On the corner of Ludlow Ave. and Ormond Street is Gaslight Bar and Grill and down the street, there used to be the Clifton Post Office.
Now, the Post Office has turned into Off Ludlow Gallery, a pop-up gallery and small space of 592-square- feet for artists to display their work as well as host meetings and performances. It opened June 14 with 200 people in attendance.
Peter Block, volunteer, noted author and trustee, Clifton Town Meeting, made a motion to elected officials of CTM that the community create an Arts and Culture Committee in the fall of 2018. Several artists and activists formed the committee including Sean Mullaney, chair; Joyce Rich, Jan Brown Checco, Pat Olding, John Osterman, Leslie Mooney, executive director, Clifton Cultural Arts Center; Paige Wideman, artist, senior lecturer and coordinator of art appreciation, Northern Kentucky University and Block.
Clifton Town Meeting sent out a survey administered by John Osterman in January 2018 to determine what art projects would resonate in the Clifton area. Some of the results included supporting existing events such as Clifton Fest on October 5 and working with organizations such as the University of Cincinnati College of Design Art Architecture and Planning to bring more art to the neighborhood of Clifton.
Block said that the intention of the art program is to support the Clifton business district and compete with Oakley and Over-the-Rhine. There are a variety of small stores on Ludlow Ave. as well as a plaza. Ideas included lights, sculpture, murals and an improved streetscape. The survey identified 13 sites, such as Arlin’s, as key places to focus art.
Committee member Rich talked to Dave Taylor, owner, Gaslight Properties, about the former Post Office space. Taylor agreed to have the space used as an art gallery until he found a tenant. The committee decided to rent the space, however, from July 1 through December 31, 2019. Donors paid for the renovation.
Block said the committee wanted to bring awareness and vitality to the neighborhood of Clifton. The committee is giving the gallery six months to see if it can be sustainable. Mullaney said the gallery is trying to cover its costs as a nonprofit volunteer organization. As Mullaney said with a smile, “It’s an art infusion.”
The gallery has already attracted well-known Clifton artists for the first exhibit. Current artists whose work is on display include Jan Brown Checco, Margot Gotoff, Pat Olding, Donna Talerico and Saad Ghosn. The gallery will rotate art every four weeks.
The next project is the Ludlow Garage Mural coming to the outdoor wall at 342 Ludlow Ave. Seven artists, some well-known, serve on the team to create ten-foot-tall portraits of musicians who have performed at Ludlow Garage. They include C. F. Payne, David Michael Beck, Ellinna Chetverikova, Brandon Hawkins, John Maggard, Gabrielle Siekman and Jenny Ustick. The artists selected musicians to honor: Judy Collins, Rickie Lee Jones, B.B. King, Albert King, Iggy Pop and the Stooges, The James Gang and Captain Beefheart & His Magic Band.
The difference in this mural is that artists will create studio paintings in the medium of their preference. These will be scanned and printed in a ten-feet-tall scale onto aluminum composite panels and cut out on silhouette lines. Finished panels will be mechanically attached to the historic Ludlow Garage and dedicated on Saturday, October 5. Block talked about other mural opportunities in the future.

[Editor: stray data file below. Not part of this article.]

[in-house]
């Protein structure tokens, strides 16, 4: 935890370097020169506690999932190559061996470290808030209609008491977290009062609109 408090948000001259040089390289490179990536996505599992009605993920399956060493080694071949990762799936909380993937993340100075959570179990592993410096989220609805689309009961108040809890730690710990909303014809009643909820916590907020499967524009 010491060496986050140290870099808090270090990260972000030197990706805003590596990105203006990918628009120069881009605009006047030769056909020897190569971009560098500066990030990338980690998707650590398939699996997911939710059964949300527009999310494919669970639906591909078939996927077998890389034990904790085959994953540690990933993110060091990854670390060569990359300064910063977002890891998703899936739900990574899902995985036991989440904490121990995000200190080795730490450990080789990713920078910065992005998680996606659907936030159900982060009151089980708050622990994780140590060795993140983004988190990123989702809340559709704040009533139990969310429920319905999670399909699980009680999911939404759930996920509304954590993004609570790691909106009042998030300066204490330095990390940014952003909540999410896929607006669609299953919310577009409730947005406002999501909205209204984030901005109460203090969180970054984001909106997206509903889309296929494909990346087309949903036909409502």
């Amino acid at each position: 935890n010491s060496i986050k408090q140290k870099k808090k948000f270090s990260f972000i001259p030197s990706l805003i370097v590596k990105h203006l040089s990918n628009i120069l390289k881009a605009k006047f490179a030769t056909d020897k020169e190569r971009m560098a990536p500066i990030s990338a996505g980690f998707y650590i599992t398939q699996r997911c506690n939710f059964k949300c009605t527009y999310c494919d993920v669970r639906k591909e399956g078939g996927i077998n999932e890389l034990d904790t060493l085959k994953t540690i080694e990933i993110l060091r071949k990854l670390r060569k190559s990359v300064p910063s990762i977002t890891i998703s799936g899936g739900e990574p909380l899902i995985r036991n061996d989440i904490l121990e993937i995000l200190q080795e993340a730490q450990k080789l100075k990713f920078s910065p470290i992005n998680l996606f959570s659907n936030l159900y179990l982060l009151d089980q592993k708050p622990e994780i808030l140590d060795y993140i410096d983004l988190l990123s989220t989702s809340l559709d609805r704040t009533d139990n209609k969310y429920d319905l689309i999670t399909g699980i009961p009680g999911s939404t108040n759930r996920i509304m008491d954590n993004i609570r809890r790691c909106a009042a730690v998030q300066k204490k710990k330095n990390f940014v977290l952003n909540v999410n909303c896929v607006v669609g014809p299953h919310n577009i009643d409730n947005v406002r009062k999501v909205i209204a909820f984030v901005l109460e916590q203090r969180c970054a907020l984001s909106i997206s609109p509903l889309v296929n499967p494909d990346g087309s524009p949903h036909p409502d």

A show of the artists’ two pieces and a sketch will run from July 19 to August 10 prior to the mural installation. In addition, guests will see a video of an interview of artists.
Cincinnati Public Schools decided it needed more room in the fall of 2018. It asked Clifton Cultural Arts Center, housed in the former Clifton elementary school, to vacate the space. Under Leslie Mooney’s direction, CCAC relocated on Short Vine. The Arts and Culture Committee would like to see CCAC return to the gaslight district and supports its presence in Clifton.
There is another professional organization in Clifton: Clifton Business and Professional Association, of which Pat Olding is a member. To be a member of that group, one has to have a business in the Clifton Business District. Olding serves as liaison with Off Ludlow in addition to showing her work at the new gallery.
Support from the community for the mural came from a variety of places. Clifton Community Fund supported the mural project with a donation. Dave and Claudia Taylor, owners of The Ludlow Garage, agreed with the idea of the murals and use of the wall to display them.
Wideman said the committee would like to reach out to different artists in communities such as Northside and Hyde Park to bring their art to Off Ludlow Gallery.
How does it compare to other galleries? Block said, “We want to be as good as any gallery.” There never has been a gallery before in Clifton, sometimes a quirky neighborhood of boutique shops, restaurants and bars in addition to Graeter’s and Skyline.
Mullaney commented that there is more support for the performing arts than the visual arts in Cincinnati. Yet, it is less expensive to live here than New York. To be successful, you have to hustle. Block cited a statistic from Southwest Art Magazine, circa 2001, that the average age to support oneself as an artist in the United States is 57.
Gallery hours are 4 p.m. to 8 p.m. Friday and Saturday as well as by appointment. Phone number is (513) 374-7928. There is also a Facebook page for more information. Parking is available offsite.